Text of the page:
Maybe one day they will add support for my Nest, but it’s generally not a good idea to buy an IoT device expecting future support. In my case, the Nest is a learning thermostat and I don’t really need it to connect to SmartThings (other than reducing the number of apps I need to keep on my phone). I also don’t expect it to ever work with SmartThings, but if they added support, that would be great too.

Here’s an idea of how my smart home devices interact with each other:

Notice that all devices use one-way communication and not all hubs/devices work with each other.

Here are some links to each manufacturer’s website to help determine which devices will work with a system or device:

The past year has shown tremendous growth with regards to device interoperability. I still maintain all my individual apps in a folder on my phone (including, Nest, Lutron, Harmony, Blue Iris, SmartThings, and SmartCam), but now I can get by using only two of them for most things (SmartThings daily, Nest occasionally).

What about the security of IoT devices?


We buy phones and computers expecting a high level of malware protection, but we also understand that modern operating systems are composed of thousands of lines of code and rely heavily on software patches to fill the void once a security vulnerability has been exposed. IoT device firmware/software, while not as complex, is no different. Major manufacturers of smart home devices such as Samsung and Google regularly update their products to add new features and fix security issues.

Of course, any device that is connected to the internet is potentially a vulnerable target, and security should not be taken lightly. Simple things like changing the default password for your network security camera will go a long way towards keeping your equipment safe from malicious intentions. As with websites, you should choose the longest, most complex passwords you can remember and not reuse them between devices. A password manager such as Lastpass can be extremely helpful. Unused device features can be turned off.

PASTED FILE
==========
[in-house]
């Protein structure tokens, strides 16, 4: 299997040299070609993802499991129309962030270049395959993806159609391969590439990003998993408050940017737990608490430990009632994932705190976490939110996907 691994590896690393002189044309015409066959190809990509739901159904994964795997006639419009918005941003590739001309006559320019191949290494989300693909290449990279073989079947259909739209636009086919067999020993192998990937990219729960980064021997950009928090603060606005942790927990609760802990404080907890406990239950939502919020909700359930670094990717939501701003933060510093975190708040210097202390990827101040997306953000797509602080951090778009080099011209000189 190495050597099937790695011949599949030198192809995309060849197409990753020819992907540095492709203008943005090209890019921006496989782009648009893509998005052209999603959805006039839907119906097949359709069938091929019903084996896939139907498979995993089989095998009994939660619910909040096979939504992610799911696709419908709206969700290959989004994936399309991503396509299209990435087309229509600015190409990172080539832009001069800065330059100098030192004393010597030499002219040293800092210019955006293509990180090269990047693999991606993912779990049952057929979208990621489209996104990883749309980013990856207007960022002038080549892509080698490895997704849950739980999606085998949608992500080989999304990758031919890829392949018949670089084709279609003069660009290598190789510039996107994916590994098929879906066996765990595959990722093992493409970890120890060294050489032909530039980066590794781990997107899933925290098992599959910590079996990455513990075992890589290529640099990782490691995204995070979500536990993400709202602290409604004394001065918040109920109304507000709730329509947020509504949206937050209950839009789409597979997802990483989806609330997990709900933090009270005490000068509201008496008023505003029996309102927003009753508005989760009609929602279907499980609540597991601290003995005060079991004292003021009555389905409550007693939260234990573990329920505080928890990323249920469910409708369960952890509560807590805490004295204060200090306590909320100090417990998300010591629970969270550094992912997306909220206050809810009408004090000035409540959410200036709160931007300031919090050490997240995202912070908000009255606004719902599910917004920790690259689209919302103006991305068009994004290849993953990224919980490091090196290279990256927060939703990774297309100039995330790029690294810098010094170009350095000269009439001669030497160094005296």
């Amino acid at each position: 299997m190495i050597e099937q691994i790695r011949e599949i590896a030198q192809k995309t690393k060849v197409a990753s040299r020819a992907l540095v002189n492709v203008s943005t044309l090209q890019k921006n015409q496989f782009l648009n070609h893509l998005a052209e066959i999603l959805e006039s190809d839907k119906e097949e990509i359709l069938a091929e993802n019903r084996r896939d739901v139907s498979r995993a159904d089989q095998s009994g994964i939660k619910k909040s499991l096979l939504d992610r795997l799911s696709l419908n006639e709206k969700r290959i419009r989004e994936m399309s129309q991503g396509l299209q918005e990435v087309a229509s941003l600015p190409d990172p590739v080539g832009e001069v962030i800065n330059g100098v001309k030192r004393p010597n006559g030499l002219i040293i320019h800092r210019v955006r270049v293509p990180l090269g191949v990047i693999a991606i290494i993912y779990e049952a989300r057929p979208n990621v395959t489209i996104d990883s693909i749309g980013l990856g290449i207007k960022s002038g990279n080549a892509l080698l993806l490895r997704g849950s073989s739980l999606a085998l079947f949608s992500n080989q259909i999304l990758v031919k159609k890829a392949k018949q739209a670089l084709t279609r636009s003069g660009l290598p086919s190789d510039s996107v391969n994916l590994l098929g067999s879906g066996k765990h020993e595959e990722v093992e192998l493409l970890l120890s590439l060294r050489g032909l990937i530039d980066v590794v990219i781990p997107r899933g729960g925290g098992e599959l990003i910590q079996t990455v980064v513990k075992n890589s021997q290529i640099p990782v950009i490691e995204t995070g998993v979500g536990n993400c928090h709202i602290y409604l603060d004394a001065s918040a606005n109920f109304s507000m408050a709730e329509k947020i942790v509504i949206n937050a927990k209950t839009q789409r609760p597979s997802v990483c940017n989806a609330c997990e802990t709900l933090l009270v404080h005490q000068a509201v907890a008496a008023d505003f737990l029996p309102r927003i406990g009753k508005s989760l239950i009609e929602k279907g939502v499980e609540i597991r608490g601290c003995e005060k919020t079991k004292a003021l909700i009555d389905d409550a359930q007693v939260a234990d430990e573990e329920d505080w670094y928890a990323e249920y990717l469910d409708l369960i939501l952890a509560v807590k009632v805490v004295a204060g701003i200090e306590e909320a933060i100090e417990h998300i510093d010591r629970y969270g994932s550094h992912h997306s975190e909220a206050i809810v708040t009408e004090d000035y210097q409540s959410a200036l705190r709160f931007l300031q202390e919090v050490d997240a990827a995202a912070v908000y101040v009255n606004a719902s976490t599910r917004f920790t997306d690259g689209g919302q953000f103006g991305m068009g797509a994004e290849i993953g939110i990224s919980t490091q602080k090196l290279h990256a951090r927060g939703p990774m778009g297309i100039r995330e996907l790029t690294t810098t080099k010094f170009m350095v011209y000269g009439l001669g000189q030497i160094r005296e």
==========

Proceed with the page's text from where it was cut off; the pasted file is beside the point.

Smart TVs are another area of concern. Those smart TVs that run on Android are the most vulnerable (these are the LG ransomware attacks). Loading modified firmware or installing apps from unknown sources should always be avoided. For the most part, non-Android smart TVs are safe from remote access. Even exposed CIA hacks, which only affected specific Samsung models (the “Fake Off Mode” hack), required physical access to the TV’s USB port.

Router firmware should be kept up-to-date, its firewall should never be turned off, and the default admin password should be changed before you even connect it to the internet. Your router’s built-in firewall is your network’s primary defense against the outside world. If an attacker can’t make it past your firewall, they shouldn’t be able to remotely access your devices. Are there other ways an attacker could hijack your devices? Probably. I’m not a computer security expert, but I imagine it wouldn’t be worth the effort.

Most IoT exploits I’ve read about either require a series of security missteps by the consumer, or require physical access to an IoT device. Most major IoT device manufacturers have a financial incentive to plug security holes when they become publicized.

Can Alexa replace a SmartThings hub?


For WiFi- controlled devices, possibly; for everything else, no. Alexa is perfectly capable of operating your Nest thermostat with the “Alexa, set the temperature to 70 degrees” command. But for devices that require Z-wave, ZigBee, Clear Connect, or some other type of radio signal, Alexa-enabled devices lack the means of directly controlling these devices. Simply put, Amazon Echo doesn’t have the right radios installed. Neither does Google Home. In these cases, voice assistants must tell the hubs what you’re trying to do. The hubs contain the proper radios to interact with the devices you want to operate.

Is it possible that one day hubs will be phased out? Maybe, but it definitely should not be a consideration in purchasing smart home devices today.

Should I buy today or wait?